Legal Weed Week: Edibles and what’s legal under Amendment 3

The industry reports a 10 percent spike last year in the sale of edibles.
Published: Feb. 7, 2023 at 10:00 PM CST|Updated: Feb. 7, 2023 at 10:31 PM CST
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MISSOURI (KFVS) - Marijuana products you can eat are referred to as edibles.

Often, they take the shape of gummies or candy bars.

As Legal Weed Week continues, we focus on your edible rights under Amendment 3.

How much can you have, and what happens if they fall into the hands of children?

“There are several, several packages. Several different styles.”

Cape Girardeau Patrolman Bobby Newton pulls out handfuls of edible packets seized in a drug distribution case he worked back in 2019.

“So, this is a peach ring,” he said as he opens one of the packages and puts a THC-infused edible on the table in front of us.

“As you can tell, an 8, 9, 10-year-old kid’s not going to tell the difference between this and a real peach ring.”

He then opens an actual bag of candy to compare.

“Not a lot of difference at all,” Newton said.

We sat down with former Stoddard County Prosecuting Attorney Russ Oliver to learn more about Amendment 3.

As we asked him about edibles, we showed him an evidence photo from that 2019 Cape Girardeau drug case.

If you can only have 3 ounces of marijuana, how many gummies packages can you have, we asked him. Or has that even been addressed?

“That’s a good question,” Oliver responded. “Who knows? It’s basically silent on quantity of edible products one can have. And also, concentration, right? Someone could do a 99, 100 percent infused THC that’s got a lot more potency than something that would have 20 percent. So, it doesn’t say how much THC you can have and how much that’s regulated.”

Amendment 3 does give the Department of Health and Senior Services the ability to lay out certain edible packaging rules. They include “requirements that packaging and labels shall not be made attractive to children.”

But, as Oliver pointed out, there’s nothing in the amendment to address what happens when an adult’s legal pot products get into the hands of children.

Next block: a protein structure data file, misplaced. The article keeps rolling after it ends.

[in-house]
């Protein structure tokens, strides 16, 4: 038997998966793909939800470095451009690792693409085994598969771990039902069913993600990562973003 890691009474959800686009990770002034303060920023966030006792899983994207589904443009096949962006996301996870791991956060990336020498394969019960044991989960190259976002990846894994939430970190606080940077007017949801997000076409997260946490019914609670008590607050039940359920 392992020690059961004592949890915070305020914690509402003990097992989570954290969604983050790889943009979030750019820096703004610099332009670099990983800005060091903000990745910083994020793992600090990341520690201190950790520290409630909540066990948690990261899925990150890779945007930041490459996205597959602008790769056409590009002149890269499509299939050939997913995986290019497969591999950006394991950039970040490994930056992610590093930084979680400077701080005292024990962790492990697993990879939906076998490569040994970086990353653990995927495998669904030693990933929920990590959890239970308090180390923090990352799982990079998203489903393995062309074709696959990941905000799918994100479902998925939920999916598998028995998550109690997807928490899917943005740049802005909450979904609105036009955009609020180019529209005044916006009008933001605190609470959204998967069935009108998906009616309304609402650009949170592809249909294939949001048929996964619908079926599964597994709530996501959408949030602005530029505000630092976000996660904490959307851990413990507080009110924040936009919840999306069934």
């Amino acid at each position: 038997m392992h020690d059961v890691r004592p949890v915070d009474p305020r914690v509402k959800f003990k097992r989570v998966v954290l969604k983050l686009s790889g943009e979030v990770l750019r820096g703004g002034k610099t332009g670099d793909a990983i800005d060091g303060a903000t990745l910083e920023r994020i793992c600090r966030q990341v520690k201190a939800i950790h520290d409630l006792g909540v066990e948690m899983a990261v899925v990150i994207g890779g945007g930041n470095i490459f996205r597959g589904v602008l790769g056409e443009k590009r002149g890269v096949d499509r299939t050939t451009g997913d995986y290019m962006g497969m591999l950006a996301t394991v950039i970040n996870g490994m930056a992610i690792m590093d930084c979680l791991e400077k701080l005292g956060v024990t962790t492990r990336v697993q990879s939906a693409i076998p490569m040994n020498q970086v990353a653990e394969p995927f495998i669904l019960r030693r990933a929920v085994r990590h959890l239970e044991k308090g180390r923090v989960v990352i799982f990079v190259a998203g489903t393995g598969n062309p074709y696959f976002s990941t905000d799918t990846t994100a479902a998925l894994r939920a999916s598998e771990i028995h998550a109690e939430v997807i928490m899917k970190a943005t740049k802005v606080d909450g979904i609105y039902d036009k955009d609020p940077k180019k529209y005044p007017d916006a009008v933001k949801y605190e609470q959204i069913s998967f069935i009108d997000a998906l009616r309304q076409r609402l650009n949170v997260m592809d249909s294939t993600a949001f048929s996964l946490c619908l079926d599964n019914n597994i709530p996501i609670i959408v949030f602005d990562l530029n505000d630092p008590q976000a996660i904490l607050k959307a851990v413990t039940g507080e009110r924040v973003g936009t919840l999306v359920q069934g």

“Nowhere in Amendment 3 does it say it is a class A misdemeanor or a class E felony to sell to a child under the age of 21. It just says, we’re not saying in this amendment that someone under 21 has the right to smoke marijuana.”

That would have to come from lawmakers in Jefferson City, Oliver said. Same thing goes for holding a minor accountable for having weed.

“So, the minor in possession law in Missouri is specific to alcohol. It’s specific to intoxicating liquors, that someone under 21 having alcohol is a crime. The minor in possession statute does not mention THC because that the time it was passed, right, marijuana was illegal for anyone to possess.”

Back at the Cape Girardeau Police Department, officers said they’ll look to Missouri’s current child endangerment laws for guidance on protecting kids in their city.

“It’s your job and responsibility as an adult to protect minors, especially in your care,” Lieutenant Joey Hann said. “So, the same as you would be endangering a 10-year-old by leaving alcohol in their bedroom, you’d be endangering a child by leaving marijuana where they can access it. And use it or disperse it among their friends.”

“We still have other laws that may not be marijuana-specific that protect endangering children,” Chief Wes Blair added. “That protect impaired driving. So even though it doesn’t specifically say it’s a marijuana offense, it’s still an offense to endanger your child. It’s still an offense to drive impaired, no matter what you’re under.”

Something else police will continue to focus on - impaired drivers.

Driving under the influence is illegal, regardless of whether the substance you’ve taken is legal or not. But does Amendment 3 lay out any kind of standard for driving high? See what we found out here.